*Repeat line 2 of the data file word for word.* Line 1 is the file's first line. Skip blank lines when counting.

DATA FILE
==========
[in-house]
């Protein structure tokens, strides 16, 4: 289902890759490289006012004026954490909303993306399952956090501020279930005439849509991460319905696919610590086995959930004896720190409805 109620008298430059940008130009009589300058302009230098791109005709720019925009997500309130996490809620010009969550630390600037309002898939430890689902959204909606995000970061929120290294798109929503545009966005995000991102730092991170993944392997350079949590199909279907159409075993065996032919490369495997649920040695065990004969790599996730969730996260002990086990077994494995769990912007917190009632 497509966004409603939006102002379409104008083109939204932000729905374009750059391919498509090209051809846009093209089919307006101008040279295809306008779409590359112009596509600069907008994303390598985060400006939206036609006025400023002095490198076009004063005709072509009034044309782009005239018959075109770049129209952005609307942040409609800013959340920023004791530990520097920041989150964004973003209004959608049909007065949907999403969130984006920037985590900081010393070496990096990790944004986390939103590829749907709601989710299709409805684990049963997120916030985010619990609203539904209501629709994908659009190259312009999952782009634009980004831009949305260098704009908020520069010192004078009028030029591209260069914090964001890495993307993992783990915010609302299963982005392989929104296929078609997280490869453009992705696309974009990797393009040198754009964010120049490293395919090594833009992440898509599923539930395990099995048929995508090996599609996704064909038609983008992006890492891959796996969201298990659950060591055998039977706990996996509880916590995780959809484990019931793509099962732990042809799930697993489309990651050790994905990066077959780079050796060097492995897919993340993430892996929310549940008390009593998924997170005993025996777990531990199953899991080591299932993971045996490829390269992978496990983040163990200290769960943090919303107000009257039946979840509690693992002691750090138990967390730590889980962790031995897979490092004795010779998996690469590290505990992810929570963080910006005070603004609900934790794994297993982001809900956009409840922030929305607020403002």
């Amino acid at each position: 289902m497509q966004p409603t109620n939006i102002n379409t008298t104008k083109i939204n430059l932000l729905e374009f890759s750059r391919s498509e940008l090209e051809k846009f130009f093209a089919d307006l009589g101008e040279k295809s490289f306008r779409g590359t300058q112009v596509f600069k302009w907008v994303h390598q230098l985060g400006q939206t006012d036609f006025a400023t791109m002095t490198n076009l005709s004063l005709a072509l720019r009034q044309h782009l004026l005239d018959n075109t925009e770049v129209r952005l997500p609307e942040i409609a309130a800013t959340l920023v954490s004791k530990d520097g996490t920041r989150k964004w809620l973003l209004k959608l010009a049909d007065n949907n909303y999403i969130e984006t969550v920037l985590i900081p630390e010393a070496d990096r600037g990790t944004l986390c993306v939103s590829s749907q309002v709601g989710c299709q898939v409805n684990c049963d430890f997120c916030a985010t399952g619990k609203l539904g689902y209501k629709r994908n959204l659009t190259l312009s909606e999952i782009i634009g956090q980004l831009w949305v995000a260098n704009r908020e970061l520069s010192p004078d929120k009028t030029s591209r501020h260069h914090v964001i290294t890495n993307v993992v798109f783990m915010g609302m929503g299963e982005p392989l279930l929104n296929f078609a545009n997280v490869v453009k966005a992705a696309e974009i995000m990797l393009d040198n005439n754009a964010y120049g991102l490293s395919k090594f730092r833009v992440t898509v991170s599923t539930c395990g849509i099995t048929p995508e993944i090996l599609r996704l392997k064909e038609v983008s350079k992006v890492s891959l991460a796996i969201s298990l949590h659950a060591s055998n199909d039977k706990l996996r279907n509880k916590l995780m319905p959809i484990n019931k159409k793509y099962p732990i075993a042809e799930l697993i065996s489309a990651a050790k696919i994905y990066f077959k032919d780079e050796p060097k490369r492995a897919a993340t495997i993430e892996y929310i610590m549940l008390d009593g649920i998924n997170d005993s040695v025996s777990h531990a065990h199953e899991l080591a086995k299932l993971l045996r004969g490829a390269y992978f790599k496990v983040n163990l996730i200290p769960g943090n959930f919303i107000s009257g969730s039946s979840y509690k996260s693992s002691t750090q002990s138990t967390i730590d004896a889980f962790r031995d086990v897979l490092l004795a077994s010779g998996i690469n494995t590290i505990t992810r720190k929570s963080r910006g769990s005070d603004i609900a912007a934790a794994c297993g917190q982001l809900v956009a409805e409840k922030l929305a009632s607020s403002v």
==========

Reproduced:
């Protein structure tokens, strides 16, 4: 289902890759490289006012004026954490909303993306399952956090501020279930005439849509991460319905696919610590086995959930004896720190409805 109620008298430059940008130009009589300058302009230098791109005709720019925009997500309130996490809620010009969550630390600037309002898939430890689902959204909606995000970061929120290294798109929503545009966005995000991102730092991170993944392997350079949590199909279907159409075993065996032919490369495997649920040695065990004969790599996730969730996260002990086990077994494995769990912007917190009632 497509966004409603939006102002379409104008083109939204932000729905374009750059391919498509090209051809846009093209089919307006101008040279295809306008779409590359112009596509600069907008994303390598985060400006939206036609006025400023002095490198076009004063005709072509009034044309782009005239018959075109770049129209952005609307942040409609800013959340920023004791530990520097920041989150964004973003209004959608049909007065949907999403969130984006920037985590900081010393070496990096990790944004986390939103590829749907709601989710299709409805684990049963997120916030985010619990609203539904209501629709994908659009190259312009999952782009634009980004831009949305260098704009908020520069010192004078009028030029591209260069914090964001890495993307993992783990915010609302299963982005392989929104296929078609997280490869453009992705696309974009990797393009040198754009964010120049490293395919090594833009992440898509599923539930395990099995048929995508090996599609996704064909038609983008992006890492891959796996969201298990659950060591055998039977706990996996509880916590995780959809484990019931793509099962732990042809799930697993489309990651050790994905990066077959780079050796060097492995897919993340993430892996929310549940008390009593998924997170005993025996777990531990199953899991080591299932993971045996490829390269992978496990983040163990200290769960943090919303107000009257039946979840509690693992002691750090138990967390730590889980962790031995897979490092004795010779998996690469590290505990992810929570963080910006005070603004609900934790794994297993982001809900956009409840922030929305607020403002």